Aleksandr Glazunov’s Raymonda is a ballet originally choreographed back in 1898 by Michail Petipa about the title countess (Olesta Novikova) near her birthday and maybe an arranged marriage (or the like) with a Crusader named Jean de Brienne (Friedemann Vogel), but there will be competition and just what is the story of the mysterious White Lady statue that “protects” them on the lawn in front of the house?


The Italian TV network Rai produced this version with the Teatro Alla Scala and the result is a solid presentation of a lesser-known work in its full glory with a solid cast and fine production values all around.  Michail Jurowsky conducts the music, Sergej Vikharev staged it and the original choreography and even the costumes (originally by Ivan Vsevolozski) are from the 1989 designs.  The only extra is a nicely illustrated booklet on the film including informative text,



Finally we have Rudolf Buchbinder and The Wiener Philharmoniker: The Beethoven Piano Concertos, which is simply a concert of all five of those classic pieces in a strong, smooth, rich 186 minutes that does a nice job on pieces you are familiar with, whether a fan or you happen to have heard some of them and not known what they are.  Buchbinder shows his love of the pieces and as in the best kind of these releases, conductor and orchestra meld well together.  Also a great way to be introduced to these classics, it never has poor periods and a consistent energy throughout which is not easy for any concert of any length.


Shot at the Goldener Seal des Geseltschaft der Musikfreunde in Vienna, a fine venue, it is impressive all around for this type of release and is holds up well against most of its kind to date that we have seen.  Extras include a nicely illustrated booklet with text and technical information in several languages (as usual), while the Blu-ray itself adds a conversational featurette called Buchbinder’s Beethoven where he is joined by Joachim Kaiser to talk about the giant’s music and trailers for other Blu-rays from Unitel Classica.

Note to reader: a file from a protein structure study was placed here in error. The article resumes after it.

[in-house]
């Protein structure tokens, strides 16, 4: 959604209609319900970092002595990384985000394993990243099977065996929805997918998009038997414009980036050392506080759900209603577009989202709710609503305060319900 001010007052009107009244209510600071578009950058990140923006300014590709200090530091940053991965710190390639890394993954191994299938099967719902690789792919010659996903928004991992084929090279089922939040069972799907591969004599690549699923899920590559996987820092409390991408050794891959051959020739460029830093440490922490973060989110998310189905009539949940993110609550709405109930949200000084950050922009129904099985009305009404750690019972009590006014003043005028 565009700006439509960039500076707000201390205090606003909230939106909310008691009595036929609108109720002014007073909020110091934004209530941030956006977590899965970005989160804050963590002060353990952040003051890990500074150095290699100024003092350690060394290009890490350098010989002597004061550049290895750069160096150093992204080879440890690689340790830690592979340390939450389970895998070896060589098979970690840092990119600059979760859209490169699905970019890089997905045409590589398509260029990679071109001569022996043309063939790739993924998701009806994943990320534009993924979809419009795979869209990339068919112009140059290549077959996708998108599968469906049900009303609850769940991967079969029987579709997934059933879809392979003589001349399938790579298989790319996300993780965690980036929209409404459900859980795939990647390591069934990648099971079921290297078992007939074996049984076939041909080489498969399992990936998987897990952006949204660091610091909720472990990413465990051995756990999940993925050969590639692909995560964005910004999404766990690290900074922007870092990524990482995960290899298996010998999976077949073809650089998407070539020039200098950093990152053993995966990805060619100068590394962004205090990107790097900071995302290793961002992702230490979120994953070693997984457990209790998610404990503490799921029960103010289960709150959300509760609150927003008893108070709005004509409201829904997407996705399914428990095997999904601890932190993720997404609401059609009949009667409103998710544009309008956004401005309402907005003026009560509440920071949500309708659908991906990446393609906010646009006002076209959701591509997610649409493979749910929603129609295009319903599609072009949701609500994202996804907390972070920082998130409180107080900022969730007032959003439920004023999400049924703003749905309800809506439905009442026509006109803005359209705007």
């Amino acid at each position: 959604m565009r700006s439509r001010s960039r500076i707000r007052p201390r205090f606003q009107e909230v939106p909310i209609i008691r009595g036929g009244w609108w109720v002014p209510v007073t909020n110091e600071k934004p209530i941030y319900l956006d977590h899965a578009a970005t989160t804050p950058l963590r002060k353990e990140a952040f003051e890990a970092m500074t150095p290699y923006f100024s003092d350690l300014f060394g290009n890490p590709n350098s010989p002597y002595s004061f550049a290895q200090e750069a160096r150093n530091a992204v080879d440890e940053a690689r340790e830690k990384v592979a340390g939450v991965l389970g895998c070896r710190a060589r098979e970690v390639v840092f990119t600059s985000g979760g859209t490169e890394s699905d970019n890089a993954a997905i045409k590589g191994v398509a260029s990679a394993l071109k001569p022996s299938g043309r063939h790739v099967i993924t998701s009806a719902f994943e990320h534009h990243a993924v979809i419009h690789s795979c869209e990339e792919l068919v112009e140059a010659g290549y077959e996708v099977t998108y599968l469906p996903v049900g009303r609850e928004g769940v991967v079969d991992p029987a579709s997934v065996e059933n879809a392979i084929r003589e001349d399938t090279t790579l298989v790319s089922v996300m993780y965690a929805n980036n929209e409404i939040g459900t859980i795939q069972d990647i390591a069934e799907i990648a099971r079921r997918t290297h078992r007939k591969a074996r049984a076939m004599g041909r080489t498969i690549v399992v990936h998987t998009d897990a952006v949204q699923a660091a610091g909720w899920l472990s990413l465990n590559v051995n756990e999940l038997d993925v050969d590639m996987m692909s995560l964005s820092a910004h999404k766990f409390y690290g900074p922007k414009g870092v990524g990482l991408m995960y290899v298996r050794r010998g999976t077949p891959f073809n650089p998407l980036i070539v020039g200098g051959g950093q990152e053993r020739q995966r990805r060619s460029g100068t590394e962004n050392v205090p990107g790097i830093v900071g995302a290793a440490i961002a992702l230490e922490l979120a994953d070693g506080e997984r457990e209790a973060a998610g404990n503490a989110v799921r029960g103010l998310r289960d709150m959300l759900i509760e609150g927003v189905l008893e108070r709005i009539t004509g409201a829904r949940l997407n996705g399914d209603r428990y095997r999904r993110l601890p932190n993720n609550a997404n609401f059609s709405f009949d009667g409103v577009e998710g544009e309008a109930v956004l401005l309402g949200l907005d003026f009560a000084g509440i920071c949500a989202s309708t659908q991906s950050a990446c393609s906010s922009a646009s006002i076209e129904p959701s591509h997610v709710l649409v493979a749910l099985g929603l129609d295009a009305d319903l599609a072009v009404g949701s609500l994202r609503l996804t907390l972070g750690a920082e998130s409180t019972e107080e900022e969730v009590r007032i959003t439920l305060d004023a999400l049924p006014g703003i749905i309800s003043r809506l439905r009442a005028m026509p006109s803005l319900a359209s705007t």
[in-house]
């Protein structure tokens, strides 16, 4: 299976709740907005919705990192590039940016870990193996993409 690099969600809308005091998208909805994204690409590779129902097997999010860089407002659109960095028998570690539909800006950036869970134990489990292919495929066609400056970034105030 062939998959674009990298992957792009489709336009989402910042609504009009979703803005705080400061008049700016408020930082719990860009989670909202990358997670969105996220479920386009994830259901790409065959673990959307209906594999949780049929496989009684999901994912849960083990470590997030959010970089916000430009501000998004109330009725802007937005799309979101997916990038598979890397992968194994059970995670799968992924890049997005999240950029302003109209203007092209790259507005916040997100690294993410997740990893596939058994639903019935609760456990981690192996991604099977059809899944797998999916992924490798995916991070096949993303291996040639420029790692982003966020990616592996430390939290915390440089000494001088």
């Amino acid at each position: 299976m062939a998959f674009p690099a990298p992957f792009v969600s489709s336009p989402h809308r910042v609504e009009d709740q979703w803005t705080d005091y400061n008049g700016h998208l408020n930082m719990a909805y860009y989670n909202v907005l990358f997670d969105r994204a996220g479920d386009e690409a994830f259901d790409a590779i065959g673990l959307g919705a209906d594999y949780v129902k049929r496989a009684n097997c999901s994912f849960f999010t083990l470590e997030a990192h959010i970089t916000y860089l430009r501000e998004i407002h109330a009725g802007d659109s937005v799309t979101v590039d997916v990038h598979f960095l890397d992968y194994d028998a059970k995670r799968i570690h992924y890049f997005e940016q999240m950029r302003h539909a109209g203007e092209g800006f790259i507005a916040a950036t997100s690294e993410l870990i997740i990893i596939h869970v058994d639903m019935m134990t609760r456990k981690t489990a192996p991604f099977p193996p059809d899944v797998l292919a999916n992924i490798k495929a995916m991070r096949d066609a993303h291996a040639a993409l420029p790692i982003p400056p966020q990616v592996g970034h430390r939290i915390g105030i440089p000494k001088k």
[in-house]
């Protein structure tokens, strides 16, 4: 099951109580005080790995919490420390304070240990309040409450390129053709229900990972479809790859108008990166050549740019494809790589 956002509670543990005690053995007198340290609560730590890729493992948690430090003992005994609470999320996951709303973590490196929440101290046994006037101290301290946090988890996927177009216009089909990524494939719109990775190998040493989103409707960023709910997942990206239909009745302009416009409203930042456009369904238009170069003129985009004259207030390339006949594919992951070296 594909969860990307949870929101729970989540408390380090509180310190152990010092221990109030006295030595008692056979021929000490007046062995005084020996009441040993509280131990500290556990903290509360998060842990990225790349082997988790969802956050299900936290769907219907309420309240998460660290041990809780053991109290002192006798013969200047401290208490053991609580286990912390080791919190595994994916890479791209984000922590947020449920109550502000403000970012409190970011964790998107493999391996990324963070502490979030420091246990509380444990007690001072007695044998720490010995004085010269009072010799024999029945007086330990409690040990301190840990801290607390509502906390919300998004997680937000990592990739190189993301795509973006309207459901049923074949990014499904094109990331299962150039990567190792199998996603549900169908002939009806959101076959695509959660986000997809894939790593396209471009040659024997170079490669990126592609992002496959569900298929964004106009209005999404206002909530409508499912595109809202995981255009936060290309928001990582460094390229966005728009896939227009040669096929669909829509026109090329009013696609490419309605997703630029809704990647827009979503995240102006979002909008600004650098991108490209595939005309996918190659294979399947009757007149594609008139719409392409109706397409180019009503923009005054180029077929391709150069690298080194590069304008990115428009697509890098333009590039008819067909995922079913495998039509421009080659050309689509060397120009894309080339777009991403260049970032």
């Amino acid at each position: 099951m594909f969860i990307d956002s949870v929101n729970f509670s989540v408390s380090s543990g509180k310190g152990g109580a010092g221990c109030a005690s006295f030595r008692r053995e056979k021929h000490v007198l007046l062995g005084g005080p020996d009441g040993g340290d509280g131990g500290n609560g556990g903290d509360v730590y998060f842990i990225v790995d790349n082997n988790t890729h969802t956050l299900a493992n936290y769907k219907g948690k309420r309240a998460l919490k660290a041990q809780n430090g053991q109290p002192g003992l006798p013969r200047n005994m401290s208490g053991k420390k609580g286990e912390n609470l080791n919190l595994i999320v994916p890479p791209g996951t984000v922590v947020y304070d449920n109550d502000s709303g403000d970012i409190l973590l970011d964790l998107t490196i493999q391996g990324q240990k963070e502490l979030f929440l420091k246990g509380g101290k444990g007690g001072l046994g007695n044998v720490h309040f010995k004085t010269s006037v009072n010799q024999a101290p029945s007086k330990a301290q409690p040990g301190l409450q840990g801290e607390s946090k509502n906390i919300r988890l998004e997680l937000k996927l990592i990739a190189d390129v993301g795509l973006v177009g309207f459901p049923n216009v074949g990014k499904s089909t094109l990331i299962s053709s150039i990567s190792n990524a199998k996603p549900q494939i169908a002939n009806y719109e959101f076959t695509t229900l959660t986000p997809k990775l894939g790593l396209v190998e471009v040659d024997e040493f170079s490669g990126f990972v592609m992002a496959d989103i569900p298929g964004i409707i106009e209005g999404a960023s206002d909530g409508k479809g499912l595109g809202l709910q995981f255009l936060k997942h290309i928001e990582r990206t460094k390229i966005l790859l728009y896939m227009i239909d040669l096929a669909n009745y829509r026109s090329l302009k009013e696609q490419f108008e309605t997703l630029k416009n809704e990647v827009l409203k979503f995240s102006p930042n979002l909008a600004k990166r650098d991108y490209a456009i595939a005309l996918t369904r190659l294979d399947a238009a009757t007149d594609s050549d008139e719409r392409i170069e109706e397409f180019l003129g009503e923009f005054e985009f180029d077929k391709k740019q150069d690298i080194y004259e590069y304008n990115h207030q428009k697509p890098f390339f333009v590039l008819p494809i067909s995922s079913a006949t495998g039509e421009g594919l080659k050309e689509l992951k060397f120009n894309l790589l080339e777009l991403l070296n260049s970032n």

The 1080i 1.78 X 1 digital High Definition image across the four Blu-rays show the range of what we usually get in any concerts recorded in this form of HD.  Coq and Wiener are good and have some minor detail and some slight blur issues, per the technologies usual limits, but Raymonda is softer, has more motion blur and seven some image break-up in a few places, even when color is not bad.  That leaves Progress as one of the rare exceptions, handling Video White exceptionally well, holding the lines of Hockney’s art design and is one of the most stable types of this shooting I have seen to date.  Detail and depth are better than usual and there are even a few HD demo shots, though this is for HD shot material and not the better film moments on now hundreds of great Blu-rays.


All four discs have DTS-HD MA (Master Audio) lossless mixes with solid recordings and fine soundfields throughout in all cases that are all 5.1 save the 5.0 on Wiener, but Progress is even a little more dynamic than the rest with a wider-ranging reach and has a clarity that is more of audiophile caliber than even I expected.  All also have PCM 2.0 Stereo tracks as alternative tracks for older systems and purists who do not like multi-channel sound.  They are all good, but no match for the DTS-MA in any case.


-   Nicholas Sheffo